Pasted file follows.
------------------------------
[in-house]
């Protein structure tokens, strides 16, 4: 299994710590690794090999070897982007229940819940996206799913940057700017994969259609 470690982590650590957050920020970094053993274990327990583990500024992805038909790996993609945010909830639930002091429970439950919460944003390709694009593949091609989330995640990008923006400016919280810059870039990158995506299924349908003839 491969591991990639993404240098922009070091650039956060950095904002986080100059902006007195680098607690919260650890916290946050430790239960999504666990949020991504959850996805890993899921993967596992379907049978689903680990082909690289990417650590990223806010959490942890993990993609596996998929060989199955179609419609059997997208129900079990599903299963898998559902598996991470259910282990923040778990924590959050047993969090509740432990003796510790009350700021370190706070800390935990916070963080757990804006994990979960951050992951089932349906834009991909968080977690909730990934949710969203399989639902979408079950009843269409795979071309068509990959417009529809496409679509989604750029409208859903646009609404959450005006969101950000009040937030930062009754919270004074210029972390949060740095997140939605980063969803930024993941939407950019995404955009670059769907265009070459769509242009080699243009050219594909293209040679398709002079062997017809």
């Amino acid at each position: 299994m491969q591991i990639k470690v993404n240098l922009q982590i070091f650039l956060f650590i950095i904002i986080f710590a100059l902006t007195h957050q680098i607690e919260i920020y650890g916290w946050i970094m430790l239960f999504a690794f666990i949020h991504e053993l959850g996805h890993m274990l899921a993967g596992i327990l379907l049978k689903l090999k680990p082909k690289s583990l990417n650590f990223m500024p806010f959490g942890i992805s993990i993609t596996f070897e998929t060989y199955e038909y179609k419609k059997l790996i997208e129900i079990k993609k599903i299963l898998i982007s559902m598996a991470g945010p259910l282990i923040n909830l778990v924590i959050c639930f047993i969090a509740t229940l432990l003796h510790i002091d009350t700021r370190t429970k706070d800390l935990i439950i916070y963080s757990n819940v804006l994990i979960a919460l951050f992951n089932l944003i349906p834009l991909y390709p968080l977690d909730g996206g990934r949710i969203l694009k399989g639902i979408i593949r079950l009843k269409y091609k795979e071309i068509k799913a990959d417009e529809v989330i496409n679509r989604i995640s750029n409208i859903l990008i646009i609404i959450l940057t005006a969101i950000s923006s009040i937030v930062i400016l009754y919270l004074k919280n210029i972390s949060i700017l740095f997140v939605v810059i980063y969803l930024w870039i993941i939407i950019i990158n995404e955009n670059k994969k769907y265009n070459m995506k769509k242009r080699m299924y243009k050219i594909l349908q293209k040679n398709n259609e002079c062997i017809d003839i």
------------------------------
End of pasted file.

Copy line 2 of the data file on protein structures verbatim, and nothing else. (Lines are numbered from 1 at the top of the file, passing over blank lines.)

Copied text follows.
């Protein structure tokens, strides 16, 4: 299994710590690794090999070897982007229940819940996206799913940057700017994969259609 470690982590650590957050920020970094053993274990327990583990500024992805038909790996993609945010909830639930002091429970439950919460944003390709694009593949091609989330995640990008923006400016919280810059870039990158995506299924349908003839 491969591991990639993404240098922009070091650039956060950095904002986080100059902006007195680098607690919260650890916290946050430790239960999504666990949020991504959850996805890993899921993967596992379907049978689903680990082909690289990417650590990223806010959490942890993990993609596996998929060989199955179609419609059997997208129900079990599903299963898998559902598996991470259910282990923040778990924590959050047993969090509740432990003796510790009350700021370190706070800390935990916070963080757990804006994990979960951050992951089932349906834009991909968080977690909730990934949710969203399989639902979408079950009843269409795979071309068509990959417009529809496409679509989604750029409208859903646009609404959450005006969101950000009040937030930062009754919270004074210029972390949060740095997140939605980063969803930024993941939407950019995404955009670059769907265009070459769509242009080699243009050219594909293209040679398709002079062997017809």